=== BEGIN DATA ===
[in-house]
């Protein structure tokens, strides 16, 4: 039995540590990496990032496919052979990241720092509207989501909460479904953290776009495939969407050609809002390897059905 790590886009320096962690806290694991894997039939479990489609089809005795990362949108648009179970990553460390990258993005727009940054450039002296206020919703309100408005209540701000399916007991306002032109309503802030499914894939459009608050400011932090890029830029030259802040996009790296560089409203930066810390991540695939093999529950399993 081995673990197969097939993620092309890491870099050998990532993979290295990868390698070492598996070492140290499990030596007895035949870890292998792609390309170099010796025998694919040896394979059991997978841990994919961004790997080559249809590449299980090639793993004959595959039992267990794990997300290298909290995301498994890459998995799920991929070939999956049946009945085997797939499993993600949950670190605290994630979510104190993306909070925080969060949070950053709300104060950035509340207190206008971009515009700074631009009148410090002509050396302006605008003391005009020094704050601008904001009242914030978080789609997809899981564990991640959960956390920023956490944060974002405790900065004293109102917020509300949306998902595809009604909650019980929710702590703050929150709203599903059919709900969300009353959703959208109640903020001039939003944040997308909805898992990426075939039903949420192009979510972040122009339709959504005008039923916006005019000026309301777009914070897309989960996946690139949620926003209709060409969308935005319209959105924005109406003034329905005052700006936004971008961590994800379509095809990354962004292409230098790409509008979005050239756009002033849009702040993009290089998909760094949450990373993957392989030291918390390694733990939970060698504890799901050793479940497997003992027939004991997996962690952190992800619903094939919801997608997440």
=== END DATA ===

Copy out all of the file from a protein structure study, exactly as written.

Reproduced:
[in-house]
């Protein structure tokens, strides 16, 4: 039995540590990496990032496919052979990241720092509207989501909460479904953290776009495939969407050609809002390897059905 790590886009320096962690806290694991894997039939479990489609089809005795990362949108648009179970990553460390990258993005727009940054450039002296206020919703309100408005209540701000399916007991306002032109309503802030499914894939459009608050400011932090890029830029030259802040996009790296560089409203930066810390991540695939093999529950399993 081995673990197969097939993620092309890491870099050998990532993979290295990868390698070492598996070492140290499990030596007895035949870890292998792609390309170099010796025998694919040896394979059991997978841990994919961004790997080559249809590449299980090639793993004959595959039992267990794990997300290298909290995301498994890459998995799920991929070939999956049946009945085997797939499993993600949950670190605290994630979510104190993306909070925080969060949070950053709300104060950035509340207190206008971009515009700074631009009148410090002509050396302006605008003391005009020094704050601008904001009242914030978080789609997809899981564990991640959960956390920023956490944060974002405790900065004293109102917020509300949306998902595809009604909650019980929710702590703050929150709203599903059919709900969300009353959703959208109640903020001039939003944040997308909805898992990426075939039903949420192009979510972040122009339709959504005008039923916006005019000026309301777009914070897309989960996946690139949620926003209709060409969308935005319209959105924005109406003034329905005052700006936004971008961590994800379509095809990354962004292409230098790409509008979005050239756009002033849009702040993009290089998909760094949450990373993957392989030291918390390694733990939970060698504890799901050793479940497997003992027939004991997996962690952190992800619903094939919801997608997440």